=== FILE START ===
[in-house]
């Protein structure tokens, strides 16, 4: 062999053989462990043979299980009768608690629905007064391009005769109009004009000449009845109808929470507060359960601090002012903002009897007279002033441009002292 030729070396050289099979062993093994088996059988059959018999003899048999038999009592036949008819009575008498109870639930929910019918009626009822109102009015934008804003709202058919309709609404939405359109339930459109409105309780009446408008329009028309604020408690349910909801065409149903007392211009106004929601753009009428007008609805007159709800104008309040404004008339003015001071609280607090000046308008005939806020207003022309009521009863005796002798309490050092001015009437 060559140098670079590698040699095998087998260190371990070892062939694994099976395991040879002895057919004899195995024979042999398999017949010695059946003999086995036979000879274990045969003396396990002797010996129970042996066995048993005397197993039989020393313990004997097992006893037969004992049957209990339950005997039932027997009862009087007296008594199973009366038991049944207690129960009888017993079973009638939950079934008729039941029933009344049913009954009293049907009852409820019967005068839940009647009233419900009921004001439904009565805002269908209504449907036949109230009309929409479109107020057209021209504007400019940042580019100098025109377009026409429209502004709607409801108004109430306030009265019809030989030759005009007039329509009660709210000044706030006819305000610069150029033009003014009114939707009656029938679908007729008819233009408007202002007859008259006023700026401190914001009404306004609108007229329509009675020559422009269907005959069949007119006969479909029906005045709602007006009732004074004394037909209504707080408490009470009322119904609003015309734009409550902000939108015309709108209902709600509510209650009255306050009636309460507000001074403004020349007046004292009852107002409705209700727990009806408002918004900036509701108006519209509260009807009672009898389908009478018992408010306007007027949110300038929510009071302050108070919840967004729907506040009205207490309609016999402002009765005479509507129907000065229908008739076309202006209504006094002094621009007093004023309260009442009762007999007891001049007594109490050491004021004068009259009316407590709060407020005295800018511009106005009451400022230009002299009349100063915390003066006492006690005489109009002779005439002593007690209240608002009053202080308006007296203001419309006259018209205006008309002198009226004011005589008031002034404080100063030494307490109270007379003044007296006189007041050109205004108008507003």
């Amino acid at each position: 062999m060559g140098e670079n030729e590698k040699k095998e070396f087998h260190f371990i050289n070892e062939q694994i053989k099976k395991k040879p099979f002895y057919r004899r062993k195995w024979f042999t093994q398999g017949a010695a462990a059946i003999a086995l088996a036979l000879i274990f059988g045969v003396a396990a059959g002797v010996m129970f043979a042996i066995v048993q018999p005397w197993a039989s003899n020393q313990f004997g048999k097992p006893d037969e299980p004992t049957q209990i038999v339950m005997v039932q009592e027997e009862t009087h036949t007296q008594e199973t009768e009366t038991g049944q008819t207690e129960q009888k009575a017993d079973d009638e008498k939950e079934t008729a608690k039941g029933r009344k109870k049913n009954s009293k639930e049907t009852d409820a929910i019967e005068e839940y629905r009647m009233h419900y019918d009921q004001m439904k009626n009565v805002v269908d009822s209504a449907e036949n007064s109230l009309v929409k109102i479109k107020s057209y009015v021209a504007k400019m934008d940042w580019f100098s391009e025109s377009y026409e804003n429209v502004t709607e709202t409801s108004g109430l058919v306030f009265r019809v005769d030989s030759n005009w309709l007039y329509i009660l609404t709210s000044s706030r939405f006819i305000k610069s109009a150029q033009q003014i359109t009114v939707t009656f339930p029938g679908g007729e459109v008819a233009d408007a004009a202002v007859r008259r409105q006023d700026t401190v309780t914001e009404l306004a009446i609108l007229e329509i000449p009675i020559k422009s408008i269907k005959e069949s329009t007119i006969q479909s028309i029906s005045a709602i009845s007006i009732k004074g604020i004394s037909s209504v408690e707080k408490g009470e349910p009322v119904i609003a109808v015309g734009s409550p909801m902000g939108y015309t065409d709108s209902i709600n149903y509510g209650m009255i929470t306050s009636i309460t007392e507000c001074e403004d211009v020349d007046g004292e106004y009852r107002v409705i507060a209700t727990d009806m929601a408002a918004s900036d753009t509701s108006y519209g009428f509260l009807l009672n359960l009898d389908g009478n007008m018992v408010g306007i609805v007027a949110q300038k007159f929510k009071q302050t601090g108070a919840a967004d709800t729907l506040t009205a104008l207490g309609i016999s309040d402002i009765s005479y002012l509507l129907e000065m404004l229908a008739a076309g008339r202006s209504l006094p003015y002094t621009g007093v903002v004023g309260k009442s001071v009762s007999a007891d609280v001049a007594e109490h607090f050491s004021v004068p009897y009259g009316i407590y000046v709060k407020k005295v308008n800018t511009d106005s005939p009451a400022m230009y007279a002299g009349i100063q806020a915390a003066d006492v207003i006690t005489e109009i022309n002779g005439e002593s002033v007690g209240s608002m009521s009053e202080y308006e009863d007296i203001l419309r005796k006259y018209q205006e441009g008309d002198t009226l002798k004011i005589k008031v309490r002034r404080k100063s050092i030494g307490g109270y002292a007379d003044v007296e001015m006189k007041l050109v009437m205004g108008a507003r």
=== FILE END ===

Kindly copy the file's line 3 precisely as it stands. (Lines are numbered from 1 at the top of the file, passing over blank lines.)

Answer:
């Amino acid at each position: 062999m060559g140098e670079n030729e590698k040699k095998e070396f087998h260190f371990i050289n070892e062939q694994i053989k099976k395991k040879p099979f002895y057919r004899r062993k195995w024979f042999t093994q398999g017949a010695a462990a059946i003999a086995l088996a036979l000879i274990f059988g045969v003396a396990a059959g002797v010996m129970f043979a042996i066995v048993q018999p005397w197993a039989s003899n020393q313990f004997g048999k097992p006893d037969e299980p004992t049957q209990i038999v339950m005997v039932q009592e027997e009862t009087h036949t007296q008594e199973t009768e009366t038991g049944q008819t207690e129960q009888k009575a017993d079973d009638e008498k939950e079934t008729a608690k039941g029933r009344k109870k049913n009954s009293k639930e049907t009852d409820a929910i019967e005068e839940y629905r009647m009233h419900y019918d009921q004001m439904k009626n009565v805002v269908d009822s209504a449907e036949n007064s109230l009309v929409k109102i479109k107020s057209y009015v021209a504007k400019m934008d940042w580019f100098s391009e025109s377009y026409e804003n429209v502004t709607e709202t409801s108004g109430l058919v306030f009265r019809v005769d030989s030759n005009w309709l007039y329509i009660l609404t709210s000044s706030r939405f006819i305000k610069s109009a150029q033009q003014i359109t009114v939707t009656f339930p029938g679908g007729e459109v008819a233009d408007a004009a202002v007859r008259r409105q006023d700026t401190v309780t914001e009404l306004a009446i609108l007229e329509i000449p009675i020559k422009s408008i269907k005959e069949s329009t007119i006969q479909s028309i029906s005045a709602i009845s007006i009732k004074g604020i004394s037909s209504v408690e707080k408490g009470e349910p009322v119904i609003a109808v015309g734009s409550p909801m902000g939108y015309t065409d709108s209902i709600n149903y509510g209650m009255i929470t306050s009636i309460t007392e507000c001074e403004d211009v020349d007046g004292e106004y009852r107002v409705i507060a209700t727990d009806m929601a408002a918004s900036d753009t509701s108006y519209g009428f509260l009807l009672n359960l009898d389908g009478n007008m018992v408010g306007i609805v007027a949110q300038k007159f929510k009071q302050t601090g108070a919840a967004d709800t729907l506040t009205a104008l207490g309609i016999s309040d402002i009765s005479y002012l509507l129907e000065m404004l229908a008739a076309g008339r202006s209504l006094p003015y002094t621009g007093v903002v004023g309260k009442s001071v009762s007999a007891d609280v001049a007594e109490h607090f050491s004021v004068p009897y009259g009316i407590y000046v709060k407020k005295v308008n800018t511009d106005s005939p009451a400022m230009y007279a002299g009349i100063q806020a915390a003066d006492v207003i006690t005489e109009i022309n002779g005439e002593s002033v007690g209240s608002m009521s009053e202080y308006e009863d007296i203001l419309r005796k006259y018209q205006e441009g008309d002198t009226l002798k004011i005589k008031v309490r002034r404080k100063s050092i030494g307490g109270y002292a007379d003044v007296e001015m006189k007041l050109v009437m205004g108008a507003r």